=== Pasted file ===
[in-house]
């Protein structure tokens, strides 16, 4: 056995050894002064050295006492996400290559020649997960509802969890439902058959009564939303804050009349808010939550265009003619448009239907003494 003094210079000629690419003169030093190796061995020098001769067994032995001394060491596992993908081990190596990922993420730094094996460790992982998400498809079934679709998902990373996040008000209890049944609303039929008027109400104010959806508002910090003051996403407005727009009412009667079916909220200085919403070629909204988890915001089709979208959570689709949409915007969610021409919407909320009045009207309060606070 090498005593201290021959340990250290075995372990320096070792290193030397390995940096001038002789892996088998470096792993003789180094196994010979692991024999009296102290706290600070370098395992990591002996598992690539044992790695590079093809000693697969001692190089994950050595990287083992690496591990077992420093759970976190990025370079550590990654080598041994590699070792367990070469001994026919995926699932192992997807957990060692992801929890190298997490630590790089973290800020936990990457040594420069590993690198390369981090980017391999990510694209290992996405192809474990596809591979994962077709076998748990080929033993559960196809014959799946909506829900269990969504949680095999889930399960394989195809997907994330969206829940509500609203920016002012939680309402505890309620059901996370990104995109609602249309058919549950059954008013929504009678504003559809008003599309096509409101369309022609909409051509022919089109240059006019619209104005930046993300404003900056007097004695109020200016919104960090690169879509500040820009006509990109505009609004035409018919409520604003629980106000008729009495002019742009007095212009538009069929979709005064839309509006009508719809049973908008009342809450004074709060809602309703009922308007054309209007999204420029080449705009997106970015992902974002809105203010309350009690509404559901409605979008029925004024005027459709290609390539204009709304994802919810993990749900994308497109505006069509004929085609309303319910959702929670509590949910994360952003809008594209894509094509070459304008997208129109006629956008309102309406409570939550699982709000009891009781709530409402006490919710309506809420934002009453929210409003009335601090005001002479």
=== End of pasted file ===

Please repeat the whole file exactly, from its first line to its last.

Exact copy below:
[in-house]
């Protein structure tokens, strides 16, 4: 056995050894002064050295006492996400290559020649997960509802969890439902058959009564939303804050009349808010939550265009003619448009239907003494 003094210079000629690419003169030093190796061995020098001769067994032995001394060491596992993908081990190596990922993420730094094996460790992982998400498809079934679709998902990373996040008000209890049944609303039929008027109400104010959806508002910090003051996403407005727009009412009667079916909220200085919403070629909204988890915001089709979208959570689709949409915007969610021409919407909320009045009207309060606070 090498005593201290021959340990250290075995372990320096070792290193030397390995940096001038002789892996088998470096792993003789180094196994010979692991024999009296102290706290600070370098395992990591002996598992690539044992790695590079093809000693697969001692190089994950050595990287083992690496591990077992420093759970976190990025370079550590990654080598041994590699070792367990070469001994026919995926699932192992997807957990060692992801929890190298997490630590790089973290800020936990990457040594420069590993690198390369981090980017391999990510694209290992996405192809474990596809591979994962077709076998748990080929033993559960196809014959799946909506829900269990969504949680095999889930399960394989195809997907994330969206829940509500609203920016002012939680309402505890309620059901996370990104995109609602249309058919549950059954008013929504009678504003559809008003599309096509409101369309022609909409051509022919089109240059006019619209104005930046993300404003900056007097004695109020200016919104960090690169879509500040820009006509990109505009609004035409018919409520604003629980106000008729009495002019742009007095212009538009069929979709005064839309509006009508719809049973908008009342809450004074709060809602309703009922308007054309209007999204420029080449705009997106970015992902974002809105203010309350009690509404559901409605979008029925004024005027459709290609390539204009709304994802919810993990749900994308497109505006069509004929085609309303319910959702929670509590949910994360952003809008594209894509094509070459304008997208129109006629956008309102309406409570939550699982709000009891009781709530409402006490919710309506809420934002009453929210409003009335601090005001002479």